The soccer scenes in Ted Lasso haven’t been key to the Apple TV+ comedy’s success. But a level of authenticity when AFC Richmond is on the pitch certainly helps create the believable world that the show creates.

Zach Braff directed the second episode of Season 1, “Biscuits” — which earned him an Emmy Award nomination — and explained to Vanity Fair‘s Rebecca Ford that he was concerned about shooting the soccer sequences because he’d never filmed sports scenes in any of his film or TV work.

But those soccer scenes were difficult to film because the groundskeepers at Beaconsfield Road (AFC Richmond’s training ground) and Selhurst Park (the club’s home stadium, and the real-life home of Crystal Palace) didn’t want the production’s camera equipment on the grass.

From Vanity Fair:

“I get there and I’m just shooting the shit with the cinematographer and kind of talking about how we’re going to do it. And he goes, ‘Oh, and by the way, they’re so precious about the pitch and its perfection that we’re not allowed to bring any equipment onto this actual field.’ And I’m like, ‘What?’ They’re like, ‘Yeah, you can’t bring any equipment on the fields.'”

That’s probably not a surprise to soccer fans and actually a relief. (Baseball fans who hate seeing the fields at Fenway Park and Dodger Stadium, for example, get torn up by summer concerts surely wish their teams would exercise similar judgement.) Those fields are for soccer, a lot of work goes into maintaining them, and they shouldn’t be torn up by TV productions allowed into the facilities.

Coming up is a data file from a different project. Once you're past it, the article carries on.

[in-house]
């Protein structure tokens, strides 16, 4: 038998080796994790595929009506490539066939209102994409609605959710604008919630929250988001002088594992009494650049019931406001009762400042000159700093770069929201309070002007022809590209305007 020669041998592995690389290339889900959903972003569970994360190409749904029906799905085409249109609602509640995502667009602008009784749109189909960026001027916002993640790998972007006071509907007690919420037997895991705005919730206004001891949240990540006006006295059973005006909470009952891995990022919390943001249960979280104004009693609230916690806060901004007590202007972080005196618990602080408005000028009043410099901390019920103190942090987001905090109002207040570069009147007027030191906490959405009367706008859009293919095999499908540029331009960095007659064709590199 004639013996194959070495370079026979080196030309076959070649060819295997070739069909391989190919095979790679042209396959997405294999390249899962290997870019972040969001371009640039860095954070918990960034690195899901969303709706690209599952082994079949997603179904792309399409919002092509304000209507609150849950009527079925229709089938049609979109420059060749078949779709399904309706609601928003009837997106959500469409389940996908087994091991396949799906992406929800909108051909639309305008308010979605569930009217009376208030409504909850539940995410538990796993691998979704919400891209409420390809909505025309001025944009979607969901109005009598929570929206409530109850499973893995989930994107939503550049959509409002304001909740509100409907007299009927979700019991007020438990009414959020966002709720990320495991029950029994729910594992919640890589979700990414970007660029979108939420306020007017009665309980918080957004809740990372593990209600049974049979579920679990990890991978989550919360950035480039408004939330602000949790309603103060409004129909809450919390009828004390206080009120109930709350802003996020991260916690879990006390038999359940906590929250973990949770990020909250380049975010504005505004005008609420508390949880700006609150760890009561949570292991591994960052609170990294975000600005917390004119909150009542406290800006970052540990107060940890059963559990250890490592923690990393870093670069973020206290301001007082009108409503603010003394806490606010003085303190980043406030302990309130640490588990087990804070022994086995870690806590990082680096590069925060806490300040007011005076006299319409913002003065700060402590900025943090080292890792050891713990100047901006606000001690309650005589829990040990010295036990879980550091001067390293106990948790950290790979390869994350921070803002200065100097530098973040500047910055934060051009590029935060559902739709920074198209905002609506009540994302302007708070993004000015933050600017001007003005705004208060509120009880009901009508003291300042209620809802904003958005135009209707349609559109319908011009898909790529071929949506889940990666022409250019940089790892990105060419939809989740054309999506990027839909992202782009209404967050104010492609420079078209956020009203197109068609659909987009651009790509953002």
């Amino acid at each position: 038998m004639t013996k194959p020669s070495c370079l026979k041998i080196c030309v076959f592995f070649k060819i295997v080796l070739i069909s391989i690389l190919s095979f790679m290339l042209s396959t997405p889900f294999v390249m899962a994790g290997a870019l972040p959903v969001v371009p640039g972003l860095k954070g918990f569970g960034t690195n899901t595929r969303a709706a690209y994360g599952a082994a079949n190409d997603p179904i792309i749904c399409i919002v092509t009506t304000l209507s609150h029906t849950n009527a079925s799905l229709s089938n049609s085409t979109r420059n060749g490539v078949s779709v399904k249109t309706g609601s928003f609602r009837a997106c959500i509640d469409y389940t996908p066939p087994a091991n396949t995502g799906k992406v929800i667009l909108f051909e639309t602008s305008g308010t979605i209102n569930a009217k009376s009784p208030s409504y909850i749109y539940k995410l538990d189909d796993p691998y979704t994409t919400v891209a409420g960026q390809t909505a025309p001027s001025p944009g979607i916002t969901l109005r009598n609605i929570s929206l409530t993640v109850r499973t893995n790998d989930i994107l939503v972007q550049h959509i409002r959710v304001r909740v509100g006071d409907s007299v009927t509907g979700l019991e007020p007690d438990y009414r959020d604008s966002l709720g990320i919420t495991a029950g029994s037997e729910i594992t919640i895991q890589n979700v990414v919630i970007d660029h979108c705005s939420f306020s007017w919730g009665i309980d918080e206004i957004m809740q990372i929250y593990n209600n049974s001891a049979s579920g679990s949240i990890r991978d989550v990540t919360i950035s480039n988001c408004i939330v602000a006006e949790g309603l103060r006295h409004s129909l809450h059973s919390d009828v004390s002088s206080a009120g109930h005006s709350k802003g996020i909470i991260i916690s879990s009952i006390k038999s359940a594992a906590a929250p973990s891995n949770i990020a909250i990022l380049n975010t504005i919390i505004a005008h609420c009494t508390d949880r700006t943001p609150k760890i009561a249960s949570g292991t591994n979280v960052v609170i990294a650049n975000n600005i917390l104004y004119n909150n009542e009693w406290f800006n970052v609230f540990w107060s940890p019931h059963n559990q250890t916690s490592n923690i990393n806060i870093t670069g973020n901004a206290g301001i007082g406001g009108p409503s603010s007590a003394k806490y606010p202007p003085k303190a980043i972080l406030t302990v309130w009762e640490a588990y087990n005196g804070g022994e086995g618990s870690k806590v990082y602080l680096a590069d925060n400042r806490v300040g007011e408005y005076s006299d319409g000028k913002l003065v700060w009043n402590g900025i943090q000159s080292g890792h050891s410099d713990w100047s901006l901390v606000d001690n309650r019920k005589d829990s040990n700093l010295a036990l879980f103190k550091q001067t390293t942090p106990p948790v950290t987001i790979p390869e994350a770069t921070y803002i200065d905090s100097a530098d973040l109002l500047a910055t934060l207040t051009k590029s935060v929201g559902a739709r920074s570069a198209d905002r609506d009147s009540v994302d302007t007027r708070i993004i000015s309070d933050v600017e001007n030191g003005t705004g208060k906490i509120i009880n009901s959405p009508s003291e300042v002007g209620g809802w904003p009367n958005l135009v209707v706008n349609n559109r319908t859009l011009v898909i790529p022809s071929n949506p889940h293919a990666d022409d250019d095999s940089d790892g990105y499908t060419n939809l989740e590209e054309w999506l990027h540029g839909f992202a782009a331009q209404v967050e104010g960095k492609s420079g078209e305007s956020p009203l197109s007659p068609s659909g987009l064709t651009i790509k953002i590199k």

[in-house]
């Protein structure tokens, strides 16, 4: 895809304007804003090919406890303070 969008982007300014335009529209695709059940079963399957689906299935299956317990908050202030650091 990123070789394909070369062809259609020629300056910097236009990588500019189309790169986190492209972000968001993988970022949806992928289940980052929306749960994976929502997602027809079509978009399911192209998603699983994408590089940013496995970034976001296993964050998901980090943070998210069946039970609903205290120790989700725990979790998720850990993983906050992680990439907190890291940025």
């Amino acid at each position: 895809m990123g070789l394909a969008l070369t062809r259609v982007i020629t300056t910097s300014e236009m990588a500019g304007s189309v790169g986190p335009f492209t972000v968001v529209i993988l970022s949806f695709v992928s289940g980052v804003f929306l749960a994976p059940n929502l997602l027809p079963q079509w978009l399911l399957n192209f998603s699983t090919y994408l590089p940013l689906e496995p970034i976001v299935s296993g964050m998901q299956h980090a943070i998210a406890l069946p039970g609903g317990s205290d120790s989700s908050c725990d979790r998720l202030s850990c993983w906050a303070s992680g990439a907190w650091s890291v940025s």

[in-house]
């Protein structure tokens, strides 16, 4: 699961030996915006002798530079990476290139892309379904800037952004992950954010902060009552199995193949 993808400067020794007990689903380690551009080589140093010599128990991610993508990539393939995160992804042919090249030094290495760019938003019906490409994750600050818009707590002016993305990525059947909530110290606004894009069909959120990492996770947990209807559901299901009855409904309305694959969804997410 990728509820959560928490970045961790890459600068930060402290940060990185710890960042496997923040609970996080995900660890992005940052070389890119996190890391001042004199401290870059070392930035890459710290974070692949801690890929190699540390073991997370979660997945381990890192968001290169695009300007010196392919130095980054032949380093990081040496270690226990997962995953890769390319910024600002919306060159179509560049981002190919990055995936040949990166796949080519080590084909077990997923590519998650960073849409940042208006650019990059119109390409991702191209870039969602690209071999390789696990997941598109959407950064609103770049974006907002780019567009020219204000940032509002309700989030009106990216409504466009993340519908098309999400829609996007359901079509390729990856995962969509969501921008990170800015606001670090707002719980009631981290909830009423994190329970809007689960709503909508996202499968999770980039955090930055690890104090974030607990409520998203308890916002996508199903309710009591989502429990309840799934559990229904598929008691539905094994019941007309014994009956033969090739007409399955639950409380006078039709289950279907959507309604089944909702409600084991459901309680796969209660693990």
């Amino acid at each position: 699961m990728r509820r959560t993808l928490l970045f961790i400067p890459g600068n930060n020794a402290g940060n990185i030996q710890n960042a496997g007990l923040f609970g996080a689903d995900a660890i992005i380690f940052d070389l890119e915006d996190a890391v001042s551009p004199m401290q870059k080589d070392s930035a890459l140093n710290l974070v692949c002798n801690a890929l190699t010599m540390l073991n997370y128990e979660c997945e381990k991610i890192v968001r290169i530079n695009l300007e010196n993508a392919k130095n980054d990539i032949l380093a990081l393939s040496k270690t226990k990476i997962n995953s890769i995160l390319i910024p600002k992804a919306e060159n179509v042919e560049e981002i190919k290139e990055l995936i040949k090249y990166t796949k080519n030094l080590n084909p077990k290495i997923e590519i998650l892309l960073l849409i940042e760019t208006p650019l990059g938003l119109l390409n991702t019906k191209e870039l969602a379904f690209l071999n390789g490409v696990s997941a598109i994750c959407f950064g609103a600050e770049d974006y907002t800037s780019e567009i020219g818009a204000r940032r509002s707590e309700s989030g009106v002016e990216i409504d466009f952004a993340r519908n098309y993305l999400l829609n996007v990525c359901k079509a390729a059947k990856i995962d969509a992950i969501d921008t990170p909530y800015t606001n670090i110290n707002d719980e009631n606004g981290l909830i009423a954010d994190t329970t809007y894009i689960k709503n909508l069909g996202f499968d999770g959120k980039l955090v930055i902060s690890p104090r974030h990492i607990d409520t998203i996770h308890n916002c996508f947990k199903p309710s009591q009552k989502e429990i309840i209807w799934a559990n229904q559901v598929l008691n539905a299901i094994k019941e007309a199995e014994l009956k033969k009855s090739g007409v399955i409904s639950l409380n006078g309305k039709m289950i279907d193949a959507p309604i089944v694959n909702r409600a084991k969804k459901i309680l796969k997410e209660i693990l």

Fans of Ted Lasso might wonder if someone like former clubhouse attendant Nate chased Braff and his crew off the grass the first time they prepared for filming.

But Braff — best known as an actor from TV series Scrubs, where he worked with Ted Lasso co-creator and executive producer Bill Lawrence — has quite a bit of experience behind the camera in recent years on films including Garden State and Going in Style, and figured out how to shoot on those soccer fields without damaging the grass.

“We put this rig that had a remote head on sort of a rickshaw that was on giant rubber inflated tires that weren’t heavy. It’s a kind of thing they use on beaches, on sets, because you can roll it on sand. So, we put a remote head on that and it was light enough that they allowed us to put it on the pitch because it didn’t have an operator on it. The operator would operate from the sidelines and then the key grip put on cleats and he would sprint with it.”

Did that work? Well, the soccer scenes looked pretty good, right?

Related: Ted Lasso recap, “Goodbye, Earl”: Football is life, football is death

If you’re a fan of Ted Lasso and Braff’s work, the entire interview is worth reading. Braff explains the pressure that he felt in directing the second episode of the series and helping to establish the visual look and style of the series, in addition to working as a filmmaker on a project which which he didn’t have an acting or writing role.

[Vanity Fair]

About Ian Casselberry

Ian is a writer, editor, and podcaster. You can find his work at Awful Announcing and The Comeback. He's written for Sports Illustrated, Yahoo Sports, MLive, Bleacher Report, and SB Nation.